soak the soil (until the tray drips is a
good sign you are watering enough) and
then lightly mist your seed in the pm
(lift cover off to mist seed).

6. On the fourth day, uncover grass
(roots should begin to take over your
soil), water heavy, once a day and keep
the grass in the shade (never direct
sunlight). 7. For mold problems,
increase your air circulation with a fan
or A/C to keep temp between 70-80 degrees.

8. Harvest grass when a second blade of
grass appears or when the grass "splits"
toward the bottom of the blade (average
growing time is 7-12 days depending on
the weather, but still always watch for
the second blade of grass as you can
never judge by how many days it has been
growing or how tall the grass is).

9. Only harvest one time (cut grass will
store in the fridge for up to 7 days)
and then start process all over again
with new seed and soil.

Sunflower Green Sprouting Instructions

We could get 2-3 pounds of Sunflower
Greens from an 11x22 inch tray.

Planting Medium: We have grown Greens -
on soil - in Trays, for years. But, we
now have two alternatives: Soilless
mediums Baby Blanket and Vermiculite,
and organic liquid kelp fertilizer
(Kelpman). Baby Blanket is a thin organic
material that you soak before planting
upon. It holds moisture and is the least
messy and compact medium we know of.

Vermiculite is a mineral which holds
moisture supremely, dispenses added
nutrients over time and in general
acts much like soil. We think you
should try all of them if you can -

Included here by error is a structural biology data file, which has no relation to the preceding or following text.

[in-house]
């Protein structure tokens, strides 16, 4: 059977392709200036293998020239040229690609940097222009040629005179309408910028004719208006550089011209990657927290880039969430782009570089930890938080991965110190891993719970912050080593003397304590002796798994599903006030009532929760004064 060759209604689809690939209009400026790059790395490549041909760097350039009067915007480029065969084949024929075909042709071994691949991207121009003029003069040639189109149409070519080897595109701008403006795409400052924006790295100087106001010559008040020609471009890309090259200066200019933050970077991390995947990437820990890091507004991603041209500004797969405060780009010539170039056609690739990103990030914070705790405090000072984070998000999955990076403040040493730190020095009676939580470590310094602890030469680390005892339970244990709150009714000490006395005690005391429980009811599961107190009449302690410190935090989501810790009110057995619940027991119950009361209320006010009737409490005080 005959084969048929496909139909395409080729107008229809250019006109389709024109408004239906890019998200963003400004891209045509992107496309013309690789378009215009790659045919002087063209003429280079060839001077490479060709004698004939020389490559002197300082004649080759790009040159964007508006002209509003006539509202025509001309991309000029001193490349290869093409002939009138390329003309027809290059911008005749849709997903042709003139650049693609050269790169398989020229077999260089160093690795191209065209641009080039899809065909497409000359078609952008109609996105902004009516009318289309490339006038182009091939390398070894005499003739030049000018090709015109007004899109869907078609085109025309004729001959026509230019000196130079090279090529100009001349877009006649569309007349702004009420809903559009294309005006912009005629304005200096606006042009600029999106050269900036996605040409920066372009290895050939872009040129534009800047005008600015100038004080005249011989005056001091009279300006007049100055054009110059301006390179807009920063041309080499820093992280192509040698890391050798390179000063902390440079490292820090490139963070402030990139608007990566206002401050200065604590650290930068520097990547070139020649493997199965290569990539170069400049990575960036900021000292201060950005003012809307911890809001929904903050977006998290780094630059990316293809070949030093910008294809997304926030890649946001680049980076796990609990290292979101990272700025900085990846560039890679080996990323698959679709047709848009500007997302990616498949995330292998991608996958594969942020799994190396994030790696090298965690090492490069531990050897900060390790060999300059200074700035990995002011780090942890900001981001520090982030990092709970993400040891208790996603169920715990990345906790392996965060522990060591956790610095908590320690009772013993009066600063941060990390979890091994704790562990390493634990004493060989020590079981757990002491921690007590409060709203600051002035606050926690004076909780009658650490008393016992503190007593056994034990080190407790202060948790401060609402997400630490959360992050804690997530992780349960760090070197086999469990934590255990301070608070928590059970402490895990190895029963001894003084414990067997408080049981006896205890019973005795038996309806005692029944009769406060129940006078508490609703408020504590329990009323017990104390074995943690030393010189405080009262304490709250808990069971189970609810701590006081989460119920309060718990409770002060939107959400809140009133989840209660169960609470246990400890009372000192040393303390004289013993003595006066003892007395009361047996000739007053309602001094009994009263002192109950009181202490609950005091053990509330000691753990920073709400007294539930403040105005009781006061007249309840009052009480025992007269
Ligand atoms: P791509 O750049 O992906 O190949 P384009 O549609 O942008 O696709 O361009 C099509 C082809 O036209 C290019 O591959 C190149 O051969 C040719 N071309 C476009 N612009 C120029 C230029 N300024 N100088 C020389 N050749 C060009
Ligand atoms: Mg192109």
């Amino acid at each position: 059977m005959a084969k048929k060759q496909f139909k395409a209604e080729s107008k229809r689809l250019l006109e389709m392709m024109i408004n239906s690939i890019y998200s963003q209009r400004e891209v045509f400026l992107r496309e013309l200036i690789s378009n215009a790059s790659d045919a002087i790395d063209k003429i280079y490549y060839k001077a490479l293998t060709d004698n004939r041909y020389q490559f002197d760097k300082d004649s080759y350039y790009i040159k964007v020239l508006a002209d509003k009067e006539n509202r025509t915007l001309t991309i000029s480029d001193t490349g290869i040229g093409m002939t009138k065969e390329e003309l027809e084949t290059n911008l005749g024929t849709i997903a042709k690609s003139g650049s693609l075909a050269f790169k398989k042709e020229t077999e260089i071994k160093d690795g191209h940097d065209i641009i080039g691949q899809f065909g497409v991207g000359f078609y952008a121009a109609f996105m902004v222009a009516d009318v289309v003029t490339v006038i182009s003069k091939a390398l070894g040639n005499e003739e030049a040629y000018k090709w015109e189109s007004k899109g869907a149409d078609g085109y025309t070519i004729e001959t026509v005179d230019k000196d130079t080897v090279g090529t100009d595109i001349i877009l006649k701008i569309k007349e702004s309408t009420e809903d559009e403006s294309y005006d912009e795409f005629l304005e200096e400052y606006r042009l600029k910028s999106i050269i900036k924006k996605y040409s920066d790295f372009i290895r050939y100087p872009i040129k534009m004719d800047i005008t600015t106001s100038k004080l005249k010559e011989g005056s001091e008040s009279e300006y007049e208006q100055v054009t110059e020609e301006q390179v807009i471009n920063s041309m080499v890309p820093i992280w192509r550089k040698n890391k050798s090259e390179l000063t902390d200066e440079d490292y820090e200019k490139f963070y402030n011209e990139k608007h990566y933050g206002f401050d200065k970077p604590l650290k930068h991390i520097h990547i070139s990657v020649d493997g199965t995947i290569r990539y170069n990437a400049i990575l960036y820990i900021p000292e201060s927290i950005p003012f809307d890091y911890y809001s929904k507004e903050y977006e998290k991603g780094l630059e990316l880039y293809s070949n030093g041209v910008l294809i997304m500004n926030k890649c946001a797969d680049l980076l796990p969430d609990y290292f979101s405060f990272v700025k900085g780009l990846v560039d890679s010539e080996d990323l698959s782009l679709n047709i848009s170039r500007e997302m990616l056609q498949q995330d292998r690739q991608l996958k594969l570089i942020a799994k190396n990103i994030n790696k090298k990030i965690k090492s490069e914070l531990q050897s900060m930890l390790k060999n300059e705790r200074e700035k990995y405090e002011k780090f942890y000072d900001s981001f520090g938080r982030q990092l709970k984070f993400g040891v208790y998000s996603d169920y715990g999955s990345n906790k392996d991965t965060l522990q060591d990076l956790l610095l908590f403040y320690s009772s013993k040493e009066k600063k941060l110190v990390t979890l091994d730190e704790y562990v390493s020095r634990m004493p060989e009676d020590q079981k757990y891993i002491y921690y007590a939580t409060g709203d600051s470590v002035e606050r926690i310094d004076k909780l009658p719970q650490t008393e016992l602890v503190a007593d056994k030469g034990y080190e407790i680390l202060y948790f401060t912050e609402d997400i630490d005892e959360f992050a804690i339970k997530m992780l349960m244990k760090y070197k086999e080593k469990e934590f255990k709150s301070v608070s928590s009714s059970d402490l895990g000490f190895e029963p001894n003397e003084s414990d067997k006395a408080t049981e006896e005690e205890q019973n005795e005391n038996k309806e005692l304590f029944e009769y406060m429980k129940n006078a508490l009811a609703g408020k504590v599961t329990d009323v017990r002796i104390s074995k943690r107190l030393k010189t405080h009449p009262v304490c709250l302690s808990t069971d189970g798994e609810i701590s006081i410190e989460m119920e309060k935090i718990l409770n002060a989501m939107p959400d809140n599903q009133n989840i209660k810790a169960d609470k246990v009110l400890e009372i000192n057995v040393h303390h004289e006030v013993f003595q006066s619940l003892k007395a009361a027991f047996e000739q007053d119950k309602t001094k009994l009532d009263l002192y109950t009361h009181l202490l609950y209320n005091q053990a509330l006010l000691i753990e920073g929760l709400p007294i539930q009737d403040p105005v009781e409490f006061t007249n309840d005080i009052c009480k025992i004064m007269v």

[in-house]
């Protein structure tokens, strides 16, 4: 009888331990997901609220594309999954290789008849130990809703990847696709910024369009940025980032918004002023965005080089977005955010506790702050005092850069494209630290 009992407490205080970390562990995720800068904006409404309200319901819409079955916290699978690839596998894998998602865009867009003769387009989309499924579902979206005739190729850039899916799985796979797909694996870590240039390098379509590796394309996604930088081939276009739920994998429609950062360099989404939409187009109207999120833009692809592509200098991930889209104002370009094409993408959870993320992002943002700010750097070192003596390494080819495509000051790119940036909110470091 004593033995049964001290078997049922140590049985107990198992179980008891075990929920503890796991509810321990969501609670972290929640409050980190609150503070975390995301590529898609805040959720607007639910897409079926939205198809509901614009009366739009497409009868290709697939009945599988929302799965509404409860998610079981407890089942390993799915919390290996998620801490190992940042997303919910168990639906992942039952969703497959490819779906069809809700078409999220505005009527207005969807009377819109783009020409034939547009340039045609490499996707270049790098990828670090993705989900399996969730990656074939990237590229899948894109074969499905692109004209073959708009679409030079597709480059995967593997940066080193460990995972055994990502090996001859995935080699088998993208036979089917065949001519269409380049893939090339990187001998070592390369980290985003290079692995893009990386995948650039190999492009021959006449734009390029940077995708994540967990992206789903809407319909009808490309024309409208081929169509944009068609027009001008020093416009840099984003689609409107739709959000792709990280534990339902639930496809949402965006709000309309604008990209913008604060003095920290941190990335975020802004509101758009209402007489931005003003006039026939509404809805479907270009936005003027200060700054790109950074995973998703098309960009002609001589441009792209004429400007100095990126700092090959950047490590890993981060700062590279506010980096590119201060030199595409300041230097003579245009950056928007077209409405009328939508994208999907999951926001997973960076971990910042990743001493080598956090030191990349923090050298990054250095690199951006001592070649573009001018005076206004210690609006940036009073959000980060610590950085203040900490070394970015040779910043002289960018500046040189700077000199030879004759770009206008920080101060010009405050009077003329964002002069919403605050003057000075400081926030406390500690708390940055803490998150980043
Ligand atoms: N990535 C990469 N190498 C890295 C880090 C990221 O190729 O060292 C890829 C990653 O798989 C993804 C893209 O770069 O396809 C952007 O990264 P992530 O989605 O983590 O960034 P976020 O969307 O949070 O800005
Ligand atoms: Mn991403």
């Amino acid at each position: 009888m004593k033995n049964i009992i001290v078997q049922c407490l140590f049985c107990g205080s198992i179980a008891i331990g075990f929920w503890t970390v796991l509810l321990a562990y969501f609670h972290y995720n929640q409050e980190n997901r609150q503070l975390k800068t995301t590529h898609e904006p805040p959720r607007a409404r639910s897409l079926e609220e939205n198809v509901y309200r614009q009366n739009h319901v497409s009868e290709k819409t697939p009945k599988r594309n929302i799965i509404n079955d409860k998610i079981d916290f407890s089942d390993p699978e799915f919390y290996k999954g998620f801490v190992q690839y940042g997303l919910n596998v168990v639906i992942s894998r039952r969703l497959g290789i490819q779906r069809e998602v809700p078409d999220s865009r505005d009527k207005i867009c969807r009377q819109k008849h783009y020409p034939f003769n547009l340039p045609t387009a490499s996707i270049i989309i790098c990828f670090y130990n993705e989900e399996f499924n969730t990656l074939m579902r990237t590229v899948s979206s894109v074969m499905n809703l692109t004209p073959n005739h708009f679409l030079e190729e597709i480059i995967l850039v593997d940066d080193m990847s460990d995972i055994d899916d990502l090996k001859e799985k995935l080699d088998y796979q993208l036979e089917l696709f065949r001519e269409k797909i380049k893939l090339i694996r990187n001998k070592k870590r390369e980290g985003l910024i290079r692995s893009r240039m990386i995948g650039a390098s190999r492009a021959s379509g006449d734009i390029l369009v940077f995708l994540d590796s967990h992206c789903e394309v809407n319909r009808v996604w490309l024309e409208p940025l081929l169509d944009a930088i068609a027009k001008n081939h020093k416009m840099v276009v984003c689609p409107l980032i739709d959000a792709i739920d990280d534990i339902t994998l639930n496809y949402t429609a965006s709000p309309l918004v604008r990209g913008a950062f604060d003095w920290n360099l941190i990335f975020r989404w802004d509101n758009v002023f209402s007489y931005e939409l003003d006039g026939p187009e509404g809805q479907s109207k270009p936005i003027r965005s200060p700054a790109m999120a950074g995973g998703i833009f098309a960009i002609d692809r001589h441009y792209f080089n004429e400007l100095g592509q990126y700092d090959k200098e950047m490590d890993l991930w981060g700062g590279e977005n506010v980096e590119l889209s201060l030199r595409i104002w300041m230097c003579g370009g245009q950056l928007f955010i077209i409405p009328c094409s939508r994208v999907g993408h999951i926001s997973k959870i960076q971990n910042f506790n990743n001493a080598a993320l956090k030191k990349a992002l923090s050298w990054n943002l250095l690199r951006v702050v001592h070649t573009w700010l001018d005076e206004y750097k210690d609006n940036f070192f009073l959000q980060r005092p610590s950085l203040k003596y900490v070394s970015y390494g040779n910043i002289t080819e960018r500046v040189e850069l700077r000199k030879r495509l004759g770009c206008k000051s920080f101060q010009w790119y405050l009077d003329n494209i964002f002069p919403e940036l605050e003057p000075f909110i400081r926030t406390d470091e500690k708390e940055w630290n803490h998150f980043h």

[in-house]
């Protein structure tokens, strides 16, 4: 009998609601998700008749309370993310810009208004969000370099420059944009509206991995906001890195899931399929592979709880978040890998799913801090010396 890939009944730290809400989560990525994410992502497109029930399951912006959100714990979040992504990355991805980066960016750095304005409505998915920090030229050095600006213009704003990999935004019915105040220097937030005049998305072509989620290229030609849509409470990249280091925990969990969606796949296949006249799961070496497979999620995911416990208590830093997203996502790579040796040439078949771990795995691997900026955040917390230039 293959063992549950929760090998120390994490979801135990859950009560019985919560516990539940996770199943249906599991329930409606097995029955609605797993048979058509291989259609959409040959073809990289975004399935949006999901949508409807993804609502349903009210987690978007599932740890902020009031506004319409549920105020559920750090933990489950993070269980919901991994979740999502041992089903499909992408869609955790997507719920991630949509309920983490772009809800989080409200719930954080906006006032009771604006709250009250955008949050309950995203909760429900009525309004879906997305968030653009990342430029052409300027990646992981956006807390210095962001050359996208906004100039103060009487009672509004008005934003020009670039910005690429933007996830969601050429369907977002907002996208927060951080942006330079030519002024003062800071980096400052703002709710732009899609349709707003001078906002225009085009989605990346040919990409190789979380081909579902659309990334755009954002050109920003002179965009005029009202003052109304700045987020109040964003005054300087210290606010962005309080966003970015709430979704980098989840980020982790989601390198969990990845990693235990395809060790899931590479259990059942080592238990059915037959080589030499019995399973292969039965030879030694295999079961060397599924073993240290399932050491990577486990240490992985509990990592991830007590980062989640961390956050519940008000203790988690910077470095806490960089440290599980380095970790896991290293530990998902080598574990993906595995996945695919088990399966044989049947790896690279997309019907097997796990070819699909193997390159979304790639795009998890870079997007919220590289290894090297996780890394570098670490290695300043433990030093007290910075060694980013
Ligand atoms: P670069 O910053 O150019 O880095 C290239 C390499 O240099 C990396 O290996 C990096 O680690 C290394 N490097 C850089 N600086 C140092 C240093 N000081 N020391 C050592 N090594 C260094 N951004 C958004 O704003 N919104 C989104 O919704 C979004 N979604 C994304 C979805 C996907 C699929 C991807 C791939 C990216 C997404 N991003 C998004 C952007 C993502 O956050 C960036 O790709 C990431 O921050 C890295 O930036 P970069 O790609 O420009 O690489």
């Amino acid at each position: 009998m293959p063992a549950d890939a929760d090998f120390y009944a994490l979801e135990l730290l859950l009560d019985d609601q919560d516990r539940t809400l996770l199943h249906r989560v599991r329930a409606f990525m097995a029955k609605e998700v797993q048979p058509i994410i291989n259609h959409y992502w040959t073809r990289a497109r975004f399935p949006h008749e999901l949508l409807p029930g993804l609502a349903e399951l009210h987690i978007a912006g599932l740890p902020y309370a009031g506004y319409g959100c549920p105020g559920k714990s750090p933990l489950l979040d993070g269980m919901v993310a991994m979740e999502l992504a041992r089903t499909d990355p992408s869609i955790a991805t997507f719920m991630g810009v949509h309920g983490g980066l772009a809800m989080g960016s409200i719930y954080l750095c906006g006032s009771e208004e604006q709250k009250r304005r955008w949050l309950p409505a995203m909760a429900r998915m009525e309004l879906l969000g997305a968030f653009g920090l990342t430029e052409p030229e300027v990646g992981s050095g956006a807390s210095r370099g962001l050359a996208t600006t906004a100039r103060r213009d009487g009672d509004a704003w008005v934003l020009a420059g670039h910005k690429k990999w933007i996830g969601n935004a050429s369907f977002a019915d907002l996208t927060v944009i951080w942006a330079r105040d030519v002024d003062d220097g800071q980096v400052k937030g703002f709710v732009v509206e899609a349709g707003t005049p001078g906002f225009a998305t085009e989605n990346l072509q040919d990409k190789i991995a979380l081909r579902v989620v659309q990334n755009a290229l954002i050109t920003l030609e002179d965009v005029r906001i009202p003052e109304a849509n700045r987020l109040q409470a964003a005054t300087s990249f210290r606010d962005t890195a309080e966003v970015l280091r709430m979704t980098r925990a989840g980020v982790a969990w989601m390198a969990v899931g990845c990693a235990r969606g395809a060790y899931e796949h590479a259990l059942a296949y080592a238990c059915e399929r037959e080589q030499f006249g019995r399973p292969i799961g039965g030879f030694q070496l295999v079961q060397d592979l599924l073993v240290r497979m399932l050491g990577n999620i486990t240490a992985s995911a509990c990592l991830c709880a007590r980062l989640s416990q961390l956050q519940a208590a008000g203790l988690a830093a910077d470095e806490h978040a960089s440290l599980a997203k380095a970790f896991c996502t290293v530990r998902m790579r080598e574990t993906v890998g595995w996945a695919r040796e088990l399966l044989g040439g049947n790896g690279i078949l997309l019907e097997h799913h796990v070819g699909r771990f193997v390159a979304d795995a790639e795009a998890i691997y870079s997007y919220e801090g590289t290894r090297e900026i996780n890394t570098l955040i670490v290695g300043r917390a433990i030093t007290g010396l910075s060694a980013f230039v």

there are differences and though they
are minimal you may prefer one method
over the other and the only way to know
for sure is to try.

Instructions are pretty much the same in
all cases, but where there is a difference
we include purple text like this.

Soil Note: Virtually any soil will do for
Greens, BUT - for Sunflower Greens we
ALWAYS ADD Earthworm Castings (20-30%
castings maximum in the soil mix). We
know from vast experience that the crop
grows more evenly, sheds hulls better,
grows faster and even tastes better when
worm castings are added! We use sterile
bagged composted cow manure for everything
else, but any sterile bagged soil will
do and should cost less than $5 (for
40-50 pounds) at any garden center
(depending on the general cost of living
where you are of course).

You can use expensive soil if you prefer
- it is your choice - always. The deal
is this - Greens (garden Greens anyway)
are aided by the presence of the nutrient
Nitrogen, in the soil. Nitrogen is the
nutrient responsible for plant growth
(a very good thing when growing lettuce
or spinach, but too much nitrogen is bad
if growing peas or tomatoes or any plant
where the fruit is what we want, as
opposed to the plant itself).

Manures come in various strengths depending
on the animal that originally produced
it. Too much nitrogen will burn plants
- literally burn them - hence the word
HOT is used in reference to nitrogen.

The higher the nitrogen content the HOTTER
the manure (or fertilizer) is considered.

Cow manure is the least hot - it is
perfect for our needs - it supplies the
growing plants with a little extra boost.

Worm castings are Very Hot (worm castings
are worm manure) - so we use them sparingly